Kruse and Taylor to speak at Farm News Ag show
Crop weather outlook for 2020
Back by popular demand, Elwynn Taylor, Iowa State University Extension climatologist and professor of agronomy emeritus will be speaking at the Farm News Ag show on Thursday, Dec. 5 at 8:30 a.m.
Taylor will be presenting a “crop weather outlook for 2020.”
Taylor said the climate cycle is not as clear-cut as the seasonal, summer/winter cycles, however it does exist.
“The worst years for Midwest crops during the 1900s was the 1930’s Dust Bowl,” he said. “The early farmers of Iowa and Illinois made note of the terrible crop years around 1847. The study of tree growth rings demonstrates a cyclic climatic associated with historic Dust Bowl years. As experienced in the Midwest extreme conditions for crops in the 1847 and 1936 periods, we anticipate that crop weather may very well be adverse in the years proceeding and/or immediately following 2025.”
According to Taylor, weather extremes impact Corn Belt agriculture beyond the threat of drought. Extreme winters include the “open winters” with winter dust storms and the associated wind erosion of barren fields as well as the harsh and long winters that historically had farmers excavating under-snow tunnels from home-to-barn.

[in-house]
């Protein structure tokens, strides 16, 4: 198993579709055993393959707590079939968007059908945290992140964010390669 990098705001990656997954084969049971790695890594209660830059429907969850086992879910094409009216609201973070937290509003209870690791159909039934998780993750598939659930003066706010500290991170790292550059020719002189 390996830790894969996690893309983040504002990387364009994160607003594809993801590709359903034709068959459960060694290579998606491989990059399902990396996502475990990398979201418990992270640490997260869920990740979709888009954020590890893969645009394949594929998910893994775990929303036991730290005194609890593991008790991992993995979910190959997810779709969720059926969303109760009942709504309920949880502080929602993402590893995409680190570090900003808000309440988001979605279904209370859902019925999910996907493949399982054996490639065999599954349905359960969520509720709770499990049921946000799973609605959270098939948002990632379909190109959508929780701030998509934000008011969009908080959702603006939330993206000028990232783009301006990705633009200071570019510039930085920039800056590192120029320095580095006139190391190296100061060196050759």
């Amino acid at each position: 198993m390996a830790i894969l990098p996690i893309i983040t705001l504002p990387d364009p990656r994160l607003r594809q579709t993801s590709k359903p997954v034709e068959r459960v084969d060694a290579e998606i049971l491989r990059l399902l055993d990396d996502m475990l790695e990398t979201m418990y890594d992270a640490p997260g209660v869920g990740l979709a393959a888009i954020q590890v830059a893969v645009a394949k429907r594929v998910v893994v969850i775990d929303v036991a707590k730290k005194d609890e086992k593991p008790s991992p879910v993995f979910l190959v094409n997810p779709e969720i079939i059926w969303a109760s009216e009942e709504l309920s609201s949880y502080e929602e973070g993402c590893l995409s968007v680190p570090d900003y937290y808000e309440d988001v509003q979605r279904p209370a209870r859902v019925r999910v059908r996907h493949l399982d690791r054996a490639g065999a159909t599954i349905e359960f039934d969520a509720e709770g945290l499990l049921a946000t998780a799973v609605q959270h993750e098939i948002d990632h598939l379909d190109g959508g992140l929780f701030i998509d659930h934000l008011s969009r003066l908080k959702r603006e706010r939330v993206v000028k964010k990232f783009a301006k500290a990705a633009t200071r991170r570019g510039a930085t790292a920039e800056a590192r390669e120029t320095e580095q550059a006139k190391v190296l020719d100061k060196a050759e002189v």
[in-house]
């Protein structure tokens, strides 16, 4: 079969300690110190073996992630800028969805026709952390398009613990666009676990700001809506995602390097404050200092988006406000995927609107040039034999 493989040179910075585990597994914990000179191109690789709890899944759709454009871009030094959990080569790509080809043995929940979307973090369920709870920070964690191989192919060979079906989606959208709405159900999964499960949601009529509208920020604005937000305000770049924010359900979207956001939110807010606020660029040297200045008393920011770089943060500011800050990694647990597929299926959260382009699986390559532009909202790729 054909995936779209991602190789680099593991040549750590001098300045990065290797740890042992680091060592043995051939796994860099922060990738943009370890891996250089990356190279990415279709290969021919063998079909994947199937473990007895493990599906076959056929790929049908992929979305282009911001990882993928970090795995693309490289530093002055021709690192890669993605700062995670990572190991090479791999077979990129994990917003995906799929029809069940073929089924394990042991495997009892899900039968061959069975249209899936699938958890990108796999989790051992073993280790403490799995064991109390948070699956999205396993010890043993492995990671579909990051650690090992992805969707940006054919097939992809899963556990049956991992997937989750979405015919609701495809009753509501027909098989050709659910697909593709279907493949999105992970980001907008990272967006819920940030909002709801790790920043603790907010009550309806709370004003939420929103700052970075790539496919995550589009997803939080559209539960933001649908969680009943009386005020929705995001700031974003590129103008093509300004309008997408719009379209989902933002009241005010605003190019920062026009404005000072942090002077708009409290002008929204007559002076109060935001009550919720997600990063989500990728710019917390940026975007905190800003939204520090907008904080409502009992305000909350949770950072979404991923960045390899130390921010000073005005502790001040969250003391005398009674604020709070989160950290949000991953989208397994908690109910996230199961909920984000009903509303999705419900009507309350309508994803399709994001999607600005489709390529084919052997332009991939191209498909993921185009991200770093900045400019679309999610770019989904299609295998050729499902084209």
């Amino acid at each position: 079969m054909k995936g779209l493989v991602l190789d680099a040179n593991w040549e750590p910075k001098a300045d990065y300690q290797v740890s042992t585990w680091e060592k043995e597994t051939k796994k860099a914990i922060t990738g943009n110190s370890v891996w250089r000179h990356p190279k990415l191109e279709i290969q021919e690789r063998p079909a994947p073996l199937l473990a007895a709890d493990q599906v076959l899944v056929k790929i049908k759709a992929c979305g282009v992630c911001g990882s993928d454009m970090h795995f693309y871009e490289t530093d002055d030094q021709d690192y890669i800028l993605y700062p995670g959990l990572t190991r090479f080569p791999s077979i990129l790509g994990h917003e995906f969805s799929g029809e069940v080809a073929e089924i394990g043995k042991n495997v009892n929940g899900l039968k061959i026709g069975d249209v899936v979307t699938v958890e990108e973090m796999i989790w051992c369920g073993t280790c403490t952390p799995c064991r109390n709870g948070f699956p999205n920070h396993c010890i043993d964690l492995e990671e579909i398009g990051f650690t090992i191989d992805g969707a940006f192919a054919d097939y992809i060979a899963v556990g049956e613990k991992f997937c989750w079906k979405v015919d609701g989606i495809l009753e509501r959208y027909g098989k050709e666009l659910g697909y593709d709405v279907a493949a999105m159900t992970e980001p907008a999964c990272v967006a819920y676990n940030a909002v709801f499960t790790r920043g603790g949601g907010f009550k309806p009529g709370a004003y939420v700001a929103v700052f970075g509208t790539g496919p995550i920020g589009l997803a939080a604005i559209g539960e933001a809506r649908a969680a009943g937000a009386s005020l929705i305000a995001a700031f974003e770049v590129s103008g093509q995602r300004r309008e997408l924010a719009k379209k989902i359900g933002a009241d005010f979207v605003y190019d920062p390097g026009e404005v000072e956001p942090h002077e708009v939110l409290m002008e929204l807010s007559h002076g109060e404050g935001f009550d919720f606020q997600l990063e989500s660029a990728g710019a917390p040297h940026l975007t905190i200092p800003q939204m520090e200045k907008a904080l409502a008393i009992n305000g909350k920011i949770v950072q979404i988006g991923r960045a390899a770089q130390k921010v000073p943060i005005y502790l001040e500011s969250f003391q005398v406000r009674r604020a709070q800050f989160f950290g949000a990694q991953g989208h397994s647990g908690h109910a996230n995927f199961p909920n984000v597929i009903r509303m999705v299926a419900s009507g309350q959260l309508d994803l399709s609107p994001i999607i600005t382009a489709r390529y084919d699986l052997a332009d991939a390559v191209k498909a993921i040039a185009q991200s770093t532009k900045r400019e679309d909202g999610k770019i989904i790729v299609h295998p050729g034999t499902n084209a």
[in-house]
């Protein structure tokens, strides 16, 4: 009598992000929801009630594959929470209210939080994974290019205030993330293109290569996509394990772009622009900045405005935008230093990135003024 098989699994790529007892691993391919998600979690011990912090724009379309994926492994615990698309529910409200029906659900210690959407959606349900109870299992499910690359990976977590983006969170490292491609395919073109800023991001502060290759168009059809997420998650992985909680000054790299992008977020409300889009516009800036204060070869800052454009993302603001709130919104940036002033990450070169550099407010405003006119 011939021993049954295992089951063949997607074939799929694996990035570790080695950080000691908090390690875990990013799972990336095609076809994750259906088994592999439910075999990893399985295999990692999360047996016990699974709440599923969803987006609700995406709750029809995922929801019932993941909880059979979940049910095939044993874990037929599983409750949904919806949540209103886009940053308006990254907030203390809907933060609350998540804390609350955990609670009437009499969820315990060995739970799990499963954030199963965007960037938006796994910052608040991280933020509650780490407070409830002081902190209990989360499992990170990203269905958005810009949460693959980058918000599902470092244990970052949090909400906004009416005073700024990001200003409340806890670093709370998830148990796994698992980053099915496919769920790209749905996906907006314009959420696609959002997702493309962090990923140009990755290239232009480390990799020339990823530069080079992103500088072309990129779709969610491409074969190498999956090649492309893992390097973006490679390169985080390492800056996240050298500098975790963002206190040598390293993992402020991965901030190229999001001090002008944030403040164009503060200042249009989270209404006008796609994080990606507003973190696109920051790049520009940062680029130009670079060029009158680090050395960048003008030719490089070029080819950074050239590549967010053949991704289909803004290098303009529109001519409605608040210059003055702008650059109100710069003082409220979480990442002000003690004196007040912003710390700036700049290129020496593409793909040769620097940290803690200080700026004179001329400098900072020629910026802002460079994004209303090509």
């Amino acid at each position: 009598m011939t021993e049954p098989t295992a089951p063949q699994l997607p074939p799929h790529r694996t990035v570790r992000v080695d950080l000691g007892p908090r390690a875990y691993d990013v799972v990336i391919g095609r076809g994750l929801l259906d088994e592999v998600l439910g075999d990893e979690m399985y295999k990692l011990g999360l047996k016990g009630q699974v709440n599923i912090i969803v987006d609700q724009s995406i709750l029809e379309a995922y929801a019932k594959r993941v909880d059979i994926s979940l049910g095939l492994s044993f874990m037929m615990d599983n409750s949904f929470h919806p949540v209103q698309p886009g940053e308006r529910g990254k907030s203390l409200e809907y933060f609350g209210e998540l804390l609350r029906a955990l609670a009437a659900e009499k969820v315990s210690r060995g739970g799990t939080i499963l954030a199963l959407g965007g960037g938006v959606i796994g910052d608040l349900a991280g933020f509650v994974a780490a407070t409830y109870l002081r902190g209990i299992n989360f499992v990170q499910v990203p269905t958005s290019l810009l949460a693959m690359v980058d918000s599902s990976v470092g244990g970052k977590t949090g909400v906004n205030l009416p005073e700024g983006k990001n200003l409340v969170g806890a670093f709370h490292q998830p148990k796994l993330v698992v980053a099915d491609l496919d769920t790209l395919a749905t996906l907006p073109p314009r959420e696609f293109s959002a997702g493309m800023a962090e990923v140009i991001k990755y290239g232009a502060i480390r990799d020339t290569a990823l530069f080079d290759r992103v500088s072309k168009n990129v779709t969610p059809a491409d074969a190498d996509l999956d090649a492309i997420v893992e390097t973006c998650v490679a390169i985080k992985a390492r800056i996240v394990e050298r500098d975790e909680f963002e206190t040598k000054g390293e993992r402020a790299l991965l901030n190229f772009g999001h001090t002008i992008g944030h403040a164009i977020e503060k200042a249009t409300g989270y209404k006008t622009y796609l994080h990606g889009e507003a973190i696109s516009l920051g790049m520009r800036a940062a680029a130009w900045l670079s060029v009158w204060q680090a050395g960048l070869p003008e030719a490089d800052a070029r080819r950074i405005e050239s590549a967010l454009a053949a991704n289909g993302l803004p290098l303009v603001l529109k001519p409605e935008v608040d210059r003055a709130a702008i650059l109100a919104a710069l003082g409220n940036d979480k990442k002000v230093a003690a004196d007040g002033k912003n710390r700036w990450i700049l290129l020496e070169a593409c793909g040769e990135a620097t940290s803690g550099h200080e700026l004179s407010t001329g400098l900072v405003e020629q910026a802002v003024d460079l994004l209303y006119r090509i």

The affect of the weather on producer’s crops is what eventually led to the protection of federal crop insurance.
“The drive behind federal crop insurance was and is to give some assurance that those who produce the abundant crops will be able to endure flood and drought and even pest out-breaks associated with abnormally extreme seasons,” he said.
So what can producers expect leading into 2020 and beyond?
“There is no forecast that either drought or inundation will be increasingly common during the next several years. Still to be forewarned is to be for-armed,” he said.
The weather impacting the 2020 growing seasons began in October 2019.
Taylor is a student of adaptation to climate. He did his doctoral work at the Missouri Botanical Garden in St Louis, MO. His work has taken him to the major climate zones of the planet and he directed studies conducted on Skylab and other space vehicles. Any person interested in the nature of climate and how plants and animals adapt will find his work of benefit. His clear explanations, of the workings of frost protection to the avoidance of heat exhaustion, to El Nino (and how it influences the Midwest), will open new levels of understanding our enigmatic environment. He is the climatologist that served on the committee to develop the revised USDA Winter Hardiness Map. He is Iowa State University Extension Climatologist and Professor of Agronomy Emeritus.